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Winston Choi: Enter the Canadian

On Friday, April 18 at 8pm, the exciting young Canadian pianist Winston Choi will perform a solo recital at Asbury Hall in Babeville on Delaware Avenue in downtown Buffalo.

Choi, laureate of the 2003 Honens International Piano Competition and winner of France’s 2002 Concours International de Piano 20e siècle d’Orléans, regularly performs in recital and with orchestra throughout North America and Europe. He is especially dedicated to the premiering and commissioning of works by young composers as well as performing the masterworks of the past. He has collaborated with contemporary composers including William Bolcom, Elliott Carter, Brian Ferneyhough, Bright Sheng, Christian Wolff, Chen Yi, and John Zorn. Choi’s debut CD of the complete piano works of Elliott Carter (l’Empreinte Digitale in France) was awarded the highest rating of five stars by BBC Music Magazine. Having previously taught at Oberlin Conservatory, he is currently Instructor of Piano at Bowling Green State University.

The Yvar Mikhashoff Trust is sponsoring the event, its second annual concert for new music. The New York State Council on the Arts (NYSCA), an organization that supports new music year-round at Hallwalls, is also sponsoring the event. The use of the Steinway Grand Piano is being donated in part by Denton Cottier & Daniels of Getzville, and Asbury Hall is being used as the concert venue courtesy of Babeville and Righteous Babe Records.

Winston Choi

The late Yvar Mikhashoff (1941-1993) is perhaps best known as a pianist with a tremendous mastery of technique, coupled with a flamboyant style, who was also a new music advocate and entrepreneur. Mikhasoff, however, was also a composer of a considerable and varied body of work. Elemental Figures, a trilogy of piano pieces, occupied him in his final years and has never before been performed in its entirety. His avowed goal was to compose a work continuing the grand line of instrumental virtuosity, which, in his estimation, ended with Ravel’s Gaspard de la Nuit (1908).

It will be a very special evening of music-making in the grand tradition, then, when Winston Choi performs Ravel’s monumental three-part Gaspard de la Nuit, in this, the centennial year of its composition, as well as giving the first complete performance of Yvar’s Elemental Figures, which was directly inspired by the form and poetical allusions of the earlier work by Ravel.

Ravel is very often labeled an impressionist composer of dreamy visions of an antique world long past, which is certainly a part of his legacy. Many listeners to this, the more popular side of his music, seem to have forgotten that Ravel sometimes composed in an altogether different vein. He also had a daring, experimentalist side, perhaps best exemplified in Miroirs and his revolutionary and demanding 1908 composition, Gaspard de la Nuit.

Unlike many of the composers who pushed the boundaries of piano composition, Ravel was not himself a virtuoso on the instrument. Nevertheless, he observed that one of his objectives in composing Gaspard was to create greater challenges for the pianist than Balakirev had done in Islamey, his “Oriental fantasy,” considered by some to this day to be the most difficult work ever written for the instrument.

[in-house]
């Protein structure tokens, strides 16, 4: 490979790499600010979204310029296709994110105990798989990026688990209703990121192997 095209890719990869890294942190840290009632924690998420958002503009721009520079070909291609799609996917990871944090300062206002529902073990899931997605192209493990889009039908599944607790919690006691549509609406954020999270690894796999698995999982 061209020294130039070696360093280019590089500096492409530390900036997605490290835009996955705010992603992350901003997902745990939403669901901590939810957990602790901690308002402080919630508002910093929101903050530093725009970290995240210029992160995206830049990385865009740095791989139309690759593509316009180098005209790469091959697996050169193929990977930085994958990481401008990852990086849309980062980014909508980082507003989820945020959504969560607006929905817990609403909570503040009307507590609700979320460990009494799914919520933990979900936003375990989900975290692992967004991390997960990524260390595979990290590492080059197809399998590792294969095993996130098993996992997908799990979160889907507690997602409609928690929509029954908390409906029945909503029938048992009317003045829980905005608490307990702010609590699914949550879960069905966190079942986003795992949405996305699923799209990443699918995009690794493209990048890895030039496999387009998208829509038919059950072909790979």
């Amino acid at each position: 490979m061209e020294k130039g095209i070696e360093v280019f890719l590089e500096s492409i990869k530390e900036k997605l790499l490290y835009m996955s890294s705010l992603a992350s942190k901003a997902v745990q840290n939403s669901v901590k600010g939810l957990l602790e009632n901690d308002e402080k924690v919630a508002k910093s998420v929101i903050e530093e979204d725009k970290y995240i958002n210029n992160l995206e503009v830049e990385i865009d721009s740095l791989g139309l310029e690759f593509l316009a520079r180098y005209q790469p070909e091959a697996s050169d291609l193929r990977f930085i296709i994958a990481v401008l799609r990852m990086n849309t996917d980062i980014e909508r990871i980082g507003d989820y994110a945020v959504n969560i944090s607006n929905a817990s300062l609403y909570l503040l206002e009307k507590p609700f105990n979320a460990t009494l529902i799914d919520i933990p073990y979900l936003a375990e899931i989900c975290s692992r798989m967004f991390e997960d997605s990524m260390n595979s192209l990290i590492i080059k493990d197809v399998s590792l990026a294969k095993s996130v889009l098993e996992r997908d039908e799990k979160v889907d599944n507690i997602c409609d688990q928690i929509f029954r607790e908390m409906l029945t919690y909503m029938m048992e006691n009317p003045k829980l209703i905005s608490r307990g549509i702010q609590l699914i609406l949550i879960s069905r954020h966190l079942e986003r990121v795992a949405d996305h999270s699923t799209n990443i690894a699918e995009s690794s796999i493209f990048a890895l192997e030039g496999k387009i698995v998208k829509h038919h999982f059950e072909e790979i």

Gaspard de la Nuit was inspired by a book of the same name by the French author Aloysius Bertrand 1807-1841, a work that contained prose poems, drawings, and verses relating to fantasies of devils, ill-fated lovers and death and nightmares. Ravel selected three of Bertrand’s fantasies as patterns for musical treatment, and had the texts printed in the score. In Ondine, a water fairy seduces an observer to accompany her on a visit to her kingdom at the bottom of a deep lake. Le Gibet describes the uneasily eerie experiences of a person looking at a hanging course. Scarbo, the final movement, features the scampering movements of a tiny fiend, first appearing then disappearing, scaring someone in their own bed. The apparitions’ uneven flight, hitting and scratching against the bed, while casting a huge shadow in the moonlight, creates a nightmarish scene for the person lying in his bed. The superhuman technical demands of the work are effectively employed by Ravel to achieve an extraordinary poetic evocativeness.

Besides featuring the world premiere of Elemental Figures, another of Mikhasoff’s works, Choi will perform Portrait of Madame Butterfly.

The evening’s program also includes Night Fantasies, a work composed between November 1978 and April 1980 by Elliott Carter, the dean of contemporary American composers, who will himself be 100 years old on December 11 of this year. Carter composed Night Fantasies between November 1978 and April 1980, and all the manuscript material dealing with the composition of the work is housed in the Paul Sacher Foundation archives in Basel, Switzerland. According to the Paul Sacher Foundation catalog, there are 1001 pages of sketches for Night Fantasies. Choi has recorded Night Fantasies on his CD of the complete piano works of Carter.

Whether or not the number of preserved manuscript pages has any relationship to the number of tales in the fabled literary work known as the 1001 Arabian Nights is unknown. What can safely be predicted, however, is that Winston Choi must himself be a masterful musical storyteller to have included this work on an already dauntingly difficult program.

Also on the program, Affulgat sol omnibus animalibus dei, a work by the young, Toronto-based Canadian composer Brian Current, which will receive its area premiere.

Asbury Hall at Babeville, 341 Delaware Avenue (854-1694/ $15 general admission, $10 members, students, and seniors.

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